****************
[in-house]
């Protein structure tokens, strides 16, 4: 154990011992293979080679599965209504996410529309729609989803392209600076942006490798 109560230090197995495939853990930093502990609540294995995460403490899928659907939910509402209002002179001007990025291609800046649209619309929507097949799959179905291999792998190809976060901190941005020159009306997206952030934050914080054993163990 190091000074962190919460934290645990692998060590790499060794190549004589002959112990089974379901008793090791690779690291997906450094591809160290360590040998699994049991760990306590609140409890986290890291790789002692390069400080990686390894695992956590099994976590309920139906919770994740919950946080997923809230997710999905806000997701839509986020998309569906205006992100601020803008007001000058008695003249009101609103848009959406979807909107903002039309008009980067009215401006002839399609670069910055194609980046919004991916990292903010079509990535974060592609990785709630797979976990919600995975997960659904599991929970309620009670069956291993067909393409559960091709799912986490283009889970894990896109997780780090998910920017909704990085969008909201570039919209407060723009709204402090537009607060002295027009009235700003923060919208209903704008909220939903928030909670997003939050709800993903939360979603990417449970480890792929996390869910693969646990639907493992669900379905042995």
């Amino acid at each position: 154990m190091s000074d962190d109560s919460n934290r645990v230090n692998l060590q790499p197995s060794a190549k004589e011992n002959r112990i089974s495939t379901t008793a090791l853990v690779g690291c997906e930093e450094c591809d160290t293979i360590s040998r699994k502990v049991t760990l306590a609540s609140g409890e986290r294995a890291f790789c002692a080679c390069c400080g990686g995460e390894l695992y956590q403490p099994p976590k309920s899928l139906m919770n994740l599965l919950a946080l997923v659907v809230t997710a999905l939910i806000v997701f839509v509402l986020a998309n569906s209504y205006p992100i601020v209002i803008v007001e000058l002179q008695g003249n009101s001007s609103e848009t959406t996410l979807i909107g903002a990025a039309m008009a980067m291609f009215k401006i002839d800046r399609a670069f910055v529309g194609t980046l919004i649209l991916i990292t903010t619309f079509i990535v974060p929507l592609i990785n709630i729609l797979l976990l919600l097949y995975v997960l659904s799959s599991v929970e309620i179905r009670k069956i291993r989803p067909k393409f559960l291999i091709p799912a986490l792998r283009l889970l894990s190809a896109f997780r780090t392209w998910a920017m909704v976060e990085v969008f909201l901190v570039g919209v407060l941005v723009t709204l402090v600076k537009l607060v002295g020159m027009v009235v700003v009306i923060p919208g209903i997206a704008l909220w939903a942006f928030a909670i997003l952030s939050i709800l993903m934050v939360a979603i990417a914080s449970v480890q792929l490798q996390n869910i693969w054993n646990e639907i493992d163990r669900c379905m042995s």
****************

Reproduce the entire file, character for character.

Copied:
[in-house]
């Protein structure tokens, strides 16, 4: 154990011992293979080679599965209504996410529309729609989803392209600076942006490798 109560230090197995495939853990930093502990609540294995995460403490899928659907939910509402209002002179001007990025291609800046649209619309929507097949799959179905291999792998190809976060901190941005020159009306997206952030934050914080054993163990 190091000074962190919460934290645990692998060590790499060794190549004589002959112990089974379901008793090791690779690291997906450094591809160290360590040998699994049991760990306590609140409890986290890291790789002692390069400080990686390894695992956590099994976590309920139906919770994740919950946080997923809230997710999905806000997701839509986020998309569906205006992100601020803008007001000058008695003249009101609103848009959406979807909107903002039309008009980067009215401006002839399609670069910055194609980046919004991916990292903010079509990535974060592609990785709630797979976990919600995975997960659904599991929970309620009670069956291993067909393409559960091709799912986490283009889970894990896109997780780090998910920017909704990085969008909201570039919209407060723009709204402090537009607060002295027009009235700003923060919208209903704008909220939903928030909670997003939050709800993903939360979603990417449970480890792929996390869910693969646990639907493992669900379905042995």
């Amino acid at each position: 154990m190091s000074d962190d109560s919460n934290r645990v230090n692998l060590q790499p197995s060794a190549k004589e011992n002959r112990i089974s495939t379901t008793a090791l853990v690779g690291c997906e930093e450094c591809d160290t293979i360590s040998r699994k502990v049991t760990l306590a609540s609140g409890e986290r294995a890291f790789c002692a080679c390069c400080g990686g995460e390894l695992y956590q403490p099994p976590k309920s899928l139906m919770n994740l599965l919950a946080l997923v659907v809230t997710a999905l939910i806000v997701f839509v509402l986020a998309n569906s209504y205006p992100i601020v209002i803008v007001e000058l002179q008695g003249n009101s001007s609103e848009t959406t996410l979807i909107g903002a990025a039309m008009a980067m291609f009215k401006i002839d800046r399609a670069f910055v529309g194609t980046l919004i649209l991916i990292t903010t619309f079509i990535v974060p929507l592609i990785n709630i729609l797979l976990l919600l097949y995975v997960l659904s799959s599991v929970e309620i179905r009670k069956i291993r989803p067909k393409f559960l291999i091709p799912a986490l792998r283009l889970l894990s190809a896109f997780r780090t392209w998910a920017m909704v976060e990085v969008f909201l901190v570039g919209v407060l941005v723009t709204l402090v600076k537009l607060v002295g020159m027009v009235v700003v009306i923060p919208g209903i997206a704008l909220w939903a942006f928030a909670i997003l952030s939050i709800l993903m934050v939360a979603i990417a914080s449970v480890q792929l490798q996390n869910i693969w054993n646990e639907i493992d163990r669900c379905m042995s």